Nearly a thousand angry students and parents from North Philadelphia turned out for a community meeting Tuesday night to challenge the Philadelphia School District's school closing plan, which would hit their neighborhood especially hard.

"How do you justify closing 12 schools in North Philadelphia?" asked Shamiah Simms, a sixth grader at T.M. Peirce Elementary.

Along with Peirce, Strawberry Mansion High and L.P. Hill, Whittier, Duckrey, Meade, Reynolds and Morris elementary schools would be shut down altogether under the proposal. Vaux High, Rhodes Middle, and Pratt Elementary would lose their academic programs, and the Philadelphia Military Academy at Elverson would move out of its building.

From elected officials to first graders, the crowd overwhelmingly denounced the plan.

"I have a real problem with it," said City Council President Darrell Clarke, whose district covers much of North Philadelphia.

"I say we should fight back!" said 7-year old Sariyah Sparks, to raucous approval from the overflow audience inside the auditorium at Dobbins High.

Seeking savings and efficiency

Citywide, the district wants to close 37 school buildings and relocate or reconfigure dozens more. Since December, Superintendent William Hite has pressed the argument that dramatic action is necessary in order to save $28 million a year and focus the district's attention on improving the remaining schools. In North Philadelphia, said the superintendent, the district has failed for years to adjust to declining student enrollment.

But at Tuesday's forum, the first of nine, Hite and other officials struggled to make their case. Their attempt to begin the meeting with a formal presentation was drowned out by chants and jeers.

"Welcome to North Philly," parent activist Dawn Hawkins told the superintendent.

Those in attendance questioned nearly everything about the district's recommendations for their neighborhood, from how it would impact the academic offerings available to students to how students with severe disabilities would be affected.

Will kids be less safe?

Khayriyyah Murrary was one of dozens in the crowd who focused on student safety.

Under the plan, Murray's son, a fifth grader, would be reassigned from Duckrey Elementary, a block from her house and around the corner from Temple University, to M.H. Stanton Elementary, several blocks away.

"Now, he walks by college students on his way to school. To get to Stanton, he'd be walking by drug dealers and dropouts," said Murray.

And 15-year old Nacir Macklin-Collins was part of a large contingent from the Philadelphia Military Academy at Elverson. The district wants to relocate that school from its current location at 13th and Susquehanna to Germantown, prompting worries about transportation.

"My mom don't have a car. My dad don't have a car. How am I going to get home?" asked Macklin-Collins.

Others focused on the district's proposal to close Strawberry Mansion High.

Frank Thorne, an alumnus of the school, angrily questioned Hite on why Mansion is being closed, rather than improved.

"I'm asking you, man to man, what you are you going to do to fix it?" said Thorne.

But Thorne's own experience highlights the district's dilemma.

Though Mansion would be his daughter's neighborhood school, he sends her to Mastery-Simon Gratz, a former district high school now run by an outside charter operator. Thorne cited the school's superior curriculum and communication with parents as motivations for his decision.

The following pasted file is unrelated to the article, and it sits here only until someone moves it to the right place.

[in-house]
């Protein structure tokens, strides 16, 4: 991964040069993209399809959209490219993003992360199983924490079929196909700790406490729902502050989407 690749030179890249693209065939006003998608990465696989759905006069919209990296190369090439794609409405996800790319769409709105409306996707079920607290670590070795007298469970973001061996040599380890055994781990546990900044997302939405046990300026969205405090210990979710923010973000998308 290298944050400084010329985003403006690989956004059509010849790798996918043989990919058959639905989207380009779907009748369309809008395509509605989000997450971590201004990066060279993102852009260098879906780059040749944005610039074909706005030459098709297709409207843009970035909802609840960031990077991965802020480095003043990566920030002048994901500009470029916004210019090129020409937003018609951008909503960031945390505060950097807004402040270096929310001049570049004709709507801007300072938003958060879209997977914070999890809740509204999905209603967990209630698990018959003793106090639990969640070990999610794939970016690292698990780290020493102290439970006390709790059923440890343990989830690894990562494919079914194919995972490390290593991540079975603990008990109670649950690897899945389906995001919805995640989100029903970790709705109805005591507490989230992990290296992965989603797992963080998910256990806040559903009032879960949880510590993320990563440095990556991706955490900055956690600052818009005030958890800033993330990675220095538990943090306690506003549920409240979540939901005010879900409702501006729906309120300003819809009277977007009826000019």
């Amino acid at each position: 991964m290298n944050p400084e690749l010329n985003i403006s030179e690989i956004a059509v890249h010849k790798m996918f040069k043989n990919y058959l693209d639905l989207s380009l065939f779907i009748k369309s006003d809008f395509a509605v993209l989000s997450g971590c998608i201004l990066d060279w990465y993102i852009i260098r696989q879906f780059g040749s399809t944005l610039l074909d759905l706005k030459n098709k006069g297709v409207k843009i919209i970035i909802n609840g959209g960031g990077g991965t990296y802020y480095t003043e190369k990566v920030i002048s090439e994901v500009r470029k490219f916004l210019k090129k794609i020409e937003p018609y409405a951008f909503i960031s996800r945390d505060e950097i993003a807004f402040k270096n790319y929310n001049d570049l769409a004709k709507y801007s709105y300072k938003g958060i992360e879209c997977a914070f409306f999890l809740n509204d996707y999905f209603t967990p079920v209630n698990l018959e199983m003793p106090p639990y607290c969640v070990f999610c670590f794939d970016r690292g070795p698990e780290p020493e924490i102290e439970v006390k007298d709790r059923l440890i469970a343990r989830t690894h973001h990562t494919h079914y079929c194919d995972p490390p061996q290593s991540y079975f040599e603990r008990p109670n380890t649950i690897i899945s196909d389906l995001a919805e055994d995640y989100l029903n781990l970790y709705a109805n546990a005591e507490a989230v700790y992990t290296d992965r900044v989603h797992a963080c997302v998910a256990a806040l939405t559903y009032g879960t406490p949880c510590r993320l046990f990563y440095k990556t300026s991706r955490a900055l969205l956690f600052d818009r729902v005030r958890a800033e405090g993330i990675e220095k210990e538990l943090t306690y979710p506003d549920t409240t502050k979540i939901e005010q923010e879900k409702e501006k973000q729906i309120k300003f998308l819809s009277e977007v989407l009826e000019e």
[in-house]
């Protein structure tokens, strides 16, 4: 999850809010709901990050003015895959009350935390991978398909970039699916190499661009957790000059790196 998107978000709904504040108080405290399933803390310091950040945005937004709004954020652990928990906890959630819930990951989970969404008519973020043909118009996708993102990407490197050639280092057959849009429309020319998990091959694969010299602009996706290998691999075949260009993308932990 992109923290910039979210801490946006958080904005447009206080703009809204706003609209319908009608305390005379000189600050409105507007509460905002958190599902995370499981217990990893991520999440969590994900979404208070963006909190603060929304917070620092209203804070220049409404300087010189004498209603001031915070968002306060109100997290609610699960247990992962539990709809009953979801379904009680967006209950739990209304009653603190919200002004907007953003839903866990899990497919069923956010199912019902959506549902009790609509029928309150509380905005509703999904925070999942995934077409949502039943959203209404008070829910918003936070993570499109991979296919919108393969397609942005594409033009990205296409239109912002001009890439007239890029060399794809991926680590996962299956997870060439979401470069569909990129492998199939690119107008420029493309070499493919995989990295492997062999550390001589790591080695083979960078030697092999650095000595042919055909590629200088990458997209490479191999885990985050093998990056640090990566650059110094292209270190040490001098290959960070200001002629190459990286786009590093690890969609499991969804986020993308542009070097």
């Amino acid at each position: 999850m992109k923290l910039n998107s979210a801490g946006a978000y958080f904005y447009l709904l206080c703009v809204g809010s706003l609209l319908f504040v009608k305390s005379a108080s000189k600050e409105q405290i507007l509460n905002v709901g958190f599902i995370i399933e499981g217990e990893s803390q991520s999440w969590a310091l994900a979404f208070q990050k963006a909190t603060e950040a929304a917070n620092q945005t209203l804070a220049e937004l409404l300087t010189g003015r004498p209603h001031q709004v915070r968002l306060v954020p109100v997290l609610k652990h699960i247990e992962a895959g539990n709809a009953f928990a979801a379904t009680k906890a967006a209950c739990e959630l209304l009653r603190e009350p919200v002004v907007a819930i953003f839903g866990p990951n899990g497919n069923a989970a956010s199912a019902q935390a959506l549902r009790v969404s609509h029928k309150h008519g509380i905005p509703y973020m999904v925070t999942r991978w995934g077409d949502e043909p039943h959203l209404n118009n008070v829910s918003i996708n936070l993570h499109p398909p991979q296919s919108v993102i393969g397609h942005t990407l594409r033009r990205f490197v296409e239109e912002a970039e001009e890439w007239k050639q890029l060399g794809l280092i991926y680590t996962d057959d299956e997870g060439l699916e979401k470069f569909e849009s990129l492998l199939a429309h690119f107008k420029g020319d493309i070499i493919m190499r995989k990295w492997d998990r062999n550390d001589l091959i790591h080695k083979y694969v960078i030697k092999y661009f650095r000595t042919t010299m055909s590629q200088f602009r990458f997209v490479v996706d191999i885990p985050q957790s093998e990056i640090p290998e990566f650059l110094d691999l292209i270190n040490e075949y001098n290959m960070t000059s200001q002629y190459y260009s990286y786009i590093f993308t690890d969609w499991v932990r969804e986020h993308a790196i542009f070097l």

He's not alone.

According to the district, 2,053 students live in Mansion's geographic boundary, but only 332 of those children attend the school. Nearly 600 attend charters.

The result is that the school has room for over 1,700 students, but is 75 percent vacant.

"Right now we're spending a lot of money on maintaining seats that are empty," Hite said. "We would much rather have those monies go to offering students a better curriculum, more technology, more individuals that can help with safety, more music, more art, more opportunities for many of our students."

Too many empty seats

In the short term, any savings from school closings would go towards helping plug the district's budget deficit, which is $200 million and growing. Hite was adamant that the downsizing would allow the district to better compete over the long haul.

"We are trying to make our schools better so that when people are making choices about schools they're choosing district schools," he said.

"But we cannot do that if we're carrying 53,000 empty seats."

On this night in North Philadelphia, however, that message did not go over well.

Council President Clarke called some of the recommendations "flawed" and said he intends to sit down with Hite to "see if there is a willingness to make changes."

Also unhappy were state Sen. Shirley Kitchen and state Rep. J.P. Miranda, who called the district's plan "disrespectful" and "disgusting," respectively.

Representatives from Action United, Youth United for Change, and the Philadelphia Coalition Advocating for Public Schools (PCAPS) also denounced the plan.

"We have a recommendation for you: a one-year moratorium on all school closings," Ron Whitehorne, a PCAPS leader, told district staff.

The next community forum on the school closings plan is scheduled for Wednesday evening at 6 p.m. at Edison High School.

This story is part of a partnership in covering the Philadelphia schools between WHYY/NewsWorks and the Public School Notebook.